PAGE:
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Mississippi poultryman Spencer Pope is so pleased with the economics of the solar system he installed a year ago that he’s planning to install another 180 solar panels, which will then generate enough electricity to offset an entire year's requirements of his six poultry houses.
Payments guaranteed for 10 years
Payment is issued in the form of a credit on the participant’s monthly power bill by the local power company, which meters both the power use of the business/home and the output of the renewable energy generation system. The customer is guaranteed payments for 10 years from the start of the agreement with the local power company.
All new participants also qualify for an additional $1,000 incentive to help with system start-up costs.
“With the price of electricity continually rising — energy prices have gone through the roof over the past three years, and we’d just been eating those additional costs — we see this as a way to hedge against future increases,” Pope says.
Other assistance with the cost of the system came through
the Rural Energy for America Program (REAP), enacted by the 2008 Farm Bill.
REAP offers grants and/or loan guarantees for the purchase and installation of renewable energy generating systems and for energy efficiency improvements. Assistance is limited to small businesses and farmers & ranchers.
Projects must be located in a rural area. REAP grants and guarantees may be used individually or in combination. Together they may finance up to 75 percent of a project's cost. Grants can finance up to 25 percent of project cost, not to exceed $500,000 for renewables and $250,000 for efficiency. There are also REAP grants to help pay for technical assistance on energy projects.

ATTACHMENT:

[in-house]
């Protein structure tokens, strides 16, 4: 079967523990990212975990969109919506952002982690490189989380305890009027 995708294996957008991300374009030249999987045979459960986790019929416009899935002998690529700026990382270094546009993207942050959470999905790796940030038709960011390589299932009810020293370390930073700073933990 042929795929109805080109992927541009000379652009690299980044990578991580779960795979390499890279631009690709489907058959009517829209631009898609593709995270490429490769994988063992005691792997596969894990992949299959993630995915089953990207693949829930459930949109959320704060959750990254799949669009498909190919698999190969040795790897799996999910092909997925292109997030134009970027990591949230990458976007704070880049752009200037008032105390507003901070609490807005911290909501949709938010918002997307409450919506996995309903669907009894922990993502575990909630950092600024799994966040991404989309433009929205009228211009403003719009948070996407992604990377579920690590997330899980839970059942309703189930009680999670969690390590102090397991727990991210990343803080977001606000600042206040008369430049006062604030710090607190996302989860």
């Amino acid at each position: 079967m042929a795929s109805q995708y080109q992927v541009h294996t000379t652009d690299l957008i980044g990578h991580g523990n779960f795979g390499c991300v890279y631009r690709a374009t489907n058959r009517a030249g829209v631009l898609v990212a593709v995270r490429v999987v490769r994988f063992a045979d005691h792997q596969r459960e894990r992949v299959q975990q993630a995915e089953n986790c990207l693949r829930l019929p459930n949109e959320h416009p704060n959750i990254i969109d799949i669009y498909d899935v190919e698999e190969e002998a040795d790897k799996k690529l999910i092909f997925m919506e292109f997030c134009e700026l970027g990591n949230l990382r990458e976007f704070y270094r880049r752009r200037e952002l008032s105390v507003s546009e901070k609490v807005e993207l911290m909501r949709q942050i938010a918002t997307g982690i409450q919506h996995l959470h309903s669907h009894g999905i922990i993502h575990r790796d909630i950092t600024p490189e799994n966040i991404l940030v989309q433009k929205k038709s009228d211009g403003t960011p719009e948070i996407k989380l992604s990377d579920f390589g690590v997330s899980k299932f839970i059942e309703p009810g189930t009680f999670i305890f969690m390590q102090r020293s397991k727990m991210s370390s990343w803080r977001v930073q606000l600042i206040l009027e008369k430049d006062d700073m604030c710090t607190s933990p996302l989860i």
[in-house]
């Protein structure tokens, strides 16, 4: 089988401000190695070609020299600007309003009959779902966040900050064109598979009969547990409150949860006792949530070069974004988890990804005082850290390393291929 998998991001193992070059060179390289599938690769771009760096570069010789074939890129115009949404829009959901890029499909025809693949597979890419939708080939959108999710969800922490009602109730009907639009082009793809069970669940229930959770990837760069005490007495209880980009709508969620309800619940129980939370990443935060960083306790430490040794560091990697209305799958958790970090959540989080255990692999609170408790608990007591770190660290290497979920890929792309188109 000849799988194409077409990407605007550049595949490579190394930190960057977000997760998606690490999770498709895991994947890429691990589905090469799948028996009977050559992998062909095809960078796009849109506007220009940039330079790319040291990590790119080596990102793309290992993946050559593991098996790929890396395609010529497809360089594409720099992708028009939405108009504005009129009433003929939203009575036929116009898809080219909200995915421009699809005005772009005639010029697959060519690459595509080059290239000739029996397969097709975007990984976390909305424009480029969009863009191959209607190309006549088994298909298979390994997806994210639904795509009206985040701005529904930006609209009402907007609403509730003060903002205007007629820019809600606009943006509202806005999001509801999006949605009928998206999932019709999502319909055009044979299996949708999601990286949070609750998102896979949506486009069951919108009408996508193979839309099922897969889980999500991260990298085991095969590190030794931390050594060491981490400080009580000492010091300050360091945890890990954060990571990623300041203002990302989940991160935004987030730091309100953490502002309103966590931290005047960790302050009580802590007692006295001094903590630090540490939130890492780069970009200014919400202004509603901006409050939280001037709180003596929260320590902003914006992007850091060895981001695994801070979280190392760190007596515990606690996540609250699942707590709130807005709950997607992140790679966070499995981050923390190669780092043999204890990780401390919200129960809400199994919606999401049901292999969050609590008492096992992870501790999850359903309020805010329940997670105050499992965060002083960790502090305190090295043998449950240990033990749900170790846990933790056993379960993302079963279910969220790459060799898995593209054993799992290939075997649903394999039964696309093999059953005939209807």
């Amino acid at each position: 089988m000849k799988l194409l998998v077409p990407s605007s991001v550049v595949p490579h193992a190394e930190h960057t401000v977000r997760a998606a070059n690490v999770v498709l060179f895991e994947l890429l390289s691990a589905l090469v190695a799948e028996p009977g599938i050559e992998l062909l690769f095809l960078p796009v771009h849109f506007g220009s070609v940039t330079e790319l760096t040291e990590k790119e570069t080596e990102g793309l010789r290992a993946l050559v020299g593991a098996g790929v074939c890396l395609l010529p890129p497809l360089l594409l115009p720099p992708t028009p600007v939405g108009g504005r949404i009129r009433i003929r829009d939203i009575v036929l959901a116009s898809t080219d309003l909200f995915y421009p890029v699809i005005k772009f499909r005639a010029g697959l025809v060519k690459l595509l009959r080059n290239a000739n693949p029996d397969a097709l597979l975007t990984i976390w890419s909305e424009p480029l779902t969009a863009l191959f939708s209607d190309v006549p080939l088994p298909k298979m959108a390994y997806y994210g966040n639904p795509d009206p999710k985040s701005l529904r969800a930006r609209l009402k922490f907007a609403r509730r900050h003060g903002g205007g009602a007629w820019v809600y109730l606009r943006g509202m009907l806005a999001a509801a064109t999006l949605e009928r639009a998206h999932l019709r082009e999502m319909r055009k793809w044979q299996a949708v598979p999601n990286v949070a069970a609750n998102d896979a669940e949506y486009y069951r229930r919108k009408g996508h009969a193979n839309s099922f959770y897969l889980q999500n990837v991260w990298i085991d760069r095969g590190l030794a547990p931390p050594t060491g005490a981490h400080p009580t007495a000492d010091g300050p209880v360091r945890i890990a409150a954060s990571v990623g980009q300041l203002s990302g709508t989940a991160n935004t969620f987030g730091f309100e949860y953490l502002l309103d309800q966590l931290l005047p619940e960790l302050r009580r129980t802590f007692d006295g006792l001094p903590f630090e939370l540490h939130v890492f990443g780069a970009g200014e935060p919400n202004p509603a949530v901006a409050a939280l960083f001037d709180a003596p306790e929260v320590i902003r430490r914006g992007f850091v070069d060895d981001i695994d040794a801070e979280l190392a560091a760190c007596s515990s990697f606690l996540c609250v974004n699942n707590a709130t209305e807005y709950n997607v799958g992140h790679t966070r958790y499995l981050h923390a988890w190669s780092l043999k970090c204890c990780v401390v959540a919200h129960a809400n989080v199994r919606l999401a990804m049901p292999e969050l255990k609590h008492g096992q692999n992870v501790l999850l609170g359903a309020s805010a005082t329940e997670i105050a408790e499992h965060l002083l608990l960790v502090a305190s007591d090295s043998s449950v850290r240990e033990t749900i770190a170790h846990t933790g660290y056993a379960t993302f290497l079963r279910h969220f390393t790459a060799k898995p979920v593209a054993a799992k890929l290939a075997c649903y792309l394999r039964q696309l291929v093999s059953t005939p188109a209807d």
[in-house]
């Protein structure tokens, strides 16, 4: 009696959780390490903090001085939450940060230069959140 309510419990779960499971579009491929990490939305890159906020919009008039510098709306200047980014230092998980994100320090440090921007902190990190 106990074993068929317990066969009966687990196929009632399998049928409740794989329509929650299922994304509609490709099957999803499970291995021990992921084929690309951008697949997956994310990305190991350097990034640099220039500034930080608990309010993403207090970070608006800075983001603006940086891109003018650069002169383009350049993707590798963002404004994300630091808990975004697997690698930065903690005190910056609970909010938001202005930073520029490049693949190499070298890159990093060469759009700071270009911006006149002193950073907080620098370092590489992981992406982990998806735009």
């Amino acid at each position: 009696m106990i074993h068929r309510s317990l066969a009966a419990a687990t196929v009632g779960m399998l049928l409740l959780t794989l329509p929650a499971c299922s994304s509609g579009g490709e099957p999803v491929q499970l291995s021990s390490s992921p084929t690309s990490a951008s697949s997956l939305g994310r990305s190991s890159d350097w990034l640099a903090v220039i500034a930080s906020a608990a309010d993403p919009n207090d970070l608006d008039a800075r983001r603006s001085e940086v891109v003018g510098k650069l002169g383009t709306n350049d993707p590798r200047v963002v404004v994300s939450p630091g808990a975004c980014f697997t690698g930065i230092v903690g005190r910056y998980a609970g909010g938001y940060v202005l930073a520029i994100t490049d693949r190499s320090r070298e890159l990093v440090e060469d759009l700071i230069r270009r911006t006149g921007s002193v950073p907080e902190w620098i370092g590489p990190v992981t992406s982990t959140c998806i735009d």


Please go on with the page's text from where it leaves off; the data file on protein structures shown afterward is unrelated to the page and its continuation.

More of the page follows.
In addition, REAP has several special grant funds that can share part of the cost of energy audits, feasibility studies, and other technical assistance that help farmer, ranchers, and rural small businesses successfully undertake rural energy projects.
Key eligibility criteria include being a rural farm or small business and having projected costs that meet the minimum grant amount of $2,500 (Pope received just under $20,000 for his installation).
The project also took advantage of the 30 percent federal renewable energy tax credit and the solar equipment is depreciated as farm equipment, using the modified accelerated cost recovery system (MACRS) in the IRS tax code.